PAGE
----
Diamond Industry 2013 Review

Diamond dealers and retail jewelers continued to raise concerns about the high cost of rough diamonds in 2013. Though rough prices actually declined over a two-year span from record highs in 2011, market analysts forecast that rough supplies will fall short of end-user demands in the coming years, sending rough prices back to new peaks. According to a report released by the Antwerp World Diamond Center and Bain & Co., global demand for diamonds will exceed the levels of rough diamond production, and an ever increasing demand in China, India and the United States will induce soaring prices for rough diamonds by 2018. A decrease in generic diamond production is expected to continue over a long term as the leading Ekati and Diavik mining operations in Canada are exhausting their open pit resources and converting to underground operations, which usually result in limited production. This production slump will be aggravated by a general lack of new mining operations and the long development period required before new mines are productive. Be that as it may, the Marange mine in Zimbabwe along with the Orapa and Jwaneng mines in Botswana are expected to generate annual yields of over ten million carats each for many years to come.
Another major concern in 2013 was the continued influx of undeclared synthetic diamonds, which is seen as a threat to the legitimate diamond trade. In response to a trade alert that large amounts of lab-grown diamonds were being mixed with natural diamond parcels, the World Federation of Diamond Bourses issued a stern warning against this fraudulent activity (see news story) and new testing equipment for identifying synthetic diamonds was displayed at a recent diamond exhibition in Hong Kong (see news story). The world’s leading diamond grading and certification institutes claim to operate the most updated equipment for telling apart synthetics from natural diamonds, and have also begun issuing certificates for lawfully disclosed lab-grown diamonds. Even so, some diamond traders are apprehensive that the affordable alternative offered by above-board lab-grown diamonds will impede the traditional trade in natural diamonds (see related article).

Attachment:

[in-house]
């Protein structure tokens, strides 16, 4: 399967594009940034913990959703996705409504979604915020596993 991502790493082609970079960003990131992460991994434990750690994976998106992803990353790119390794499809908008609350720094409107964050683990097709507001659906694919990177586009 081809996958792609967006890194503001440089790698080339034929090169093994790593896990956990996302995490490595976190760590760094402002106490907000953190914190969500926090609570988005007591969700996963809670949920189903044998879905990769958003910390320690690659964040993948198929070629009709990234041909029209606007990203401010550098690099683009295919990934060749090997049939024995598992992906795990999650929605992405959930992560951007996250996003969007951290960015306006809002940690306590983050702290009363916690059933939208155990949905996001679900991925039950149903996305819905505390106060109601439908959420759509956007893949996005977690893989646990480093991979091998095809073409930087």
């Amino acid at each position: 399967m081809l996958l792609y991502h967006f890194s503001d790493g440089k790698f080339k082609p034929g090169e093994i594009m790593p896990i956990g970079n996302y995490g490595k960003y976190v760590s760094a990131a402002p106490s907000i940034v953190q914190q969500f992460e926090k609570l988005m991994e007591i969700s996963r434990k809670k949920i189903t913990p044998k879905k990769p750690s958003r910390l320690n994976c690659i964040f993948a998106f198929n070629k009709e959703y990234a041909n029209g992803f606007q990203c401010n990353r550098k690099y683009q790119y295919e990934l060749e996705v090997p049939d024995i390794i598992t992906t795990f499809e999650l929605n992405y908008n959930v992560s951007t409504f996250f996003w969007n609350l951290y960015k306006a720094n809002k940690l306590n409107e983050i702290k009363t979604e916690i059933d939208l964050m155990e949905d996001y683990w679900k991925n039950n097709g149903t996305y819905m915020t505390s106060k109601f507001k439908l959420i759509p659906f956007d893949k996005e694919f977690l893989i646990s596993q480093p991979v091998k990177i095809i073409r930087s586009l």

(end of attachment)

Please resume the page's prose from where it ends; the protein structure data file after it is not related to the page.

The manufacturing sector was marked by reduced bank loans for purchases of rough stones while the retail end of the diamond pipeline realized low profit margins. Polished diamond prices fluctuated throughout the year, flat-lined over the holiday season and ended with mixed results as overall price reductions of 4.5% for 1-carat diamonds and 4.0% for 3-carat stones were balanced by a 10.1% increase for 0.3-carat gems.
Colored diamonds were also a big story in 2013 as record auction sales such as the $35.5 million deal for “The Orange” gem at Christie’s Geneva Autumn Sale of Magnificent Jewels (see news story) and the $83 million dollar transaction for the “Pink Star” diamond at Sotheby’s Geneva Sale (see news story) revived consumer interest in colored gemstones. Some industry sources say these landmark deals will whet the appetites of diamond investors who are usually prone to invest in more “safe bet” white diamonds.
In spite of the obstacles of 2013 there is room for optimism as a rising demand for diamonds in the United States, China and India, ongoing high-yield mining operations in Zimbabwe and Botswana and a foreseeable revival of investment in colored gems bodes well for the diamond industry in 2014 and beyond.